I’m never going to get around to writing individual posts for these and since it’s my least-popular feature, I thought I’d lump a bunch of quick-hit reviews together. Enjoy! Or not.
In High, Kathleen Turner plays a foul-mouthed alcoholic nun in a rehab center. Big stretch! She was great but I thought the plot was very movie-of-the-week and the script was weak. An actual line of dialog:
Oh, you don’t say? Well, beat me over the head with a big obvious stick. The guy playing the young drug addict was AC-TING and E-MO-TING too much. But my two friends loved it, so who knows? The reviews come out Tuesday. Then I’ll know what to think.
Marisa Tomei is my pretend girlfriend, along with Mary Louise Parker. They, on the other hand, are unaware of my existence. The New Group’s Marie and Bruce is :90 minutes of a wife’s raging, venomous hatred of her husband. If you think that’s uncomfortable to sit through, you’re right. Both Tomei and Frank Whaley, her punching bag husband, are terrific. They leave it all on the stage, including for real tears. But if you’re feeling kind of blue and insecure about your relationship, then I’d steer clear of this one. A few years back they made this into a movie with Julianne Moore and Matthew Broderick. I can’t IMAGINE what that looks like.
I was looking forward to Driving Miss Daisy with slight trepidation. I thought it might be a lot of Old Lions of the Theater-type histrionics. Well, it wasn’t. Darth Vader’s Hoke was quiet and seemed truer to the spirit of the character than Morgan Freeman’s (although Freeman originated it). And, boy, can Vanessa Redgrave act! (That’s like pointing out that water is wet.) A highlight of the season.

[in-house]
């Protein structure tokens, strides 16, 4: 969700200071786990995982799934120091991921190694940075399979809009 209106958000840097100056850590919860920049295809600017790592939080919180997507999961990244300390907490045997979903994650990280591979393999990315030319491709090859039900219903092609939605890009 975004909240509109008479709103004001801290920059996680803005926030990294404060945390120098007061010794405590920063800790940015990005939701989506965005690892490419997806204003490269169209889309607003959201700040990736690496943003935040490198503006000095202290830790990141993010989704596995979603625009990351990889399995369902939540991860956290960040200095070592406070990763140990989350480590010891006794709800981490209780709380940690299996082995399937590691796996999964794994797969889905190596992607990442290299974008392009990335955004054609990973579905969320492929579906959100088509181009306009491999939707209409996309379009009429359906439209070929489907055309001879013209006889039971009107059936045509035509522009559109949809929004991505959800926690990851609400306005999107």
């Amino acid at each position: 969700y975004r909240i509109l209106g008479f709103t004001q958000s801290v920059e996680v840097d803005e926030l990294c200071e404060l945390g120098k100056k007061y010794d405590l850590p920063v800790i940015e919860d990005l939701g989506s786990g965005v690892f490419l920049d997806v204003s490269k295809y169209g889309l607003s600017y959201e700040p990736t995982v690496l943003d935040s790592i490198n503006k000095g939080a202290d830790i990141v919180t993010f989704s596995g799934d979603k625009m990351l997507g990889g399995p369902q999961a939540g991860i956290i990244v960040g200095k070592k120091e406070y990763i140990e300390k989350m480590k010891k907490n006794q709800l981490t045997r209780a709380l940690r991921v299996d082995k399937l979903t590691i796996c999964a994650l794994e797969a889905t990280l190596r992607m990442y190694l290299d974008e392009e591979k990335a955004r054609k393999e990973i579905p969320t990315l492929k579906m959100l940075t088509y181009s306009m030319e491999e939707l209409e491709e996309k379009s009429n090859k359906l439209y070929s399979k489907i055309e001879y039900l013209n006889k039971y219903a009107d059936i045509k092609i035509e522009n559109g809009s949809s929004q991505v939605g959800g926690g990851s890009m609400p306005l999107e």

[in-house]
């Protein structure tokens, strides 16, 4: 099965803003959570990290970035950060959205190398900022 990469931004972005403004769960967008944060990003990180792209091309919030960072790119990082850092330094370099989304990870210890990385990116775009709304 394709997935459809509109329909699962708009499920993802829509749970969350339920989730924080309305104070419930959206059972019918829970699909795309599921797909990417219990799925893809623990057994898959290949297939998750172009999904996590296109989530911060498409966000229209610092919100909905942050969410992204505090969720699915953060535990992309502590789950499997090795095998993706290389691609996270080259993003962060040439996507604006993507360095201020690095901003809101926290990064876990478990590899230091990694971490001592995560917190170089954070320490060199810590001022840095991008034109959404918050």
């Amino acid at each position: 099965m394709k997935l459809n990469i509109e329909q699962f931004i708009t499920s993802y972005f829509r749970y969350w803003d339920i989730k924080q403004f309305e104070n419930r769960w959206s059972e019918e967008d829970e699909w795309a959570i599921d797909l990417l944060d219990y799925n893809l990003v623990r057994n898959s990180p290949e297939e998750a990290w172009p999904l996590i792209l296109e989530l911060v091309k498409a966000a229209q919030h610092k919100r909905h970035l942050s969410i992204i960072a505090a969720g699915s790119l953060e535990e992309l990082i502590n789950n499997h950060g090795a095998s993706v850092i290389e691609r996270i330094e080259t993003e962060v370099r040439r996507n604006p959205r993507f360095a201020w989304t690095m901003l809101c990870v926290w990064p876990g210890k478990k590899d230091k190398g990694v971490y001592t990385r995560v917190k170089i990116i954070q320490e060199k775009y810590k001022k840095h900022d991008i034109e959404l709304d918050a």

The funniest/saddest/truest thing you can see right now is David Lindsay-Abaire’s Good People. Francis McDormand, a down and out “Southie” from the wrong side of Boston, looks up Tate Donovan, a former fling who made it out of the neighborhood and is now a doctor. She gives an utterly selfless performance, looking drab and beaten by life throughout. The entire cast of six is spectacular. I recognize some of the characters in this show from my past and it stayed with me for a long while.
Richard Thomas plays the bumbling idiot Timon in Shakespeare’s rarely-produced Timon of Athens. Timon gives all of his money away to his friends and then turns into a hermit and violent misanthrope when he goes broke and none of his “friends” will lend him a nickle. It didn’t get strong reviews when it opened but I really liked it a lot. And tickets were a measly $15 bucks! C’mon! A top-notch Shakespeare production at The Public Theater (one of the best venues in town) for mere pennies. You can’t go wrong, folks.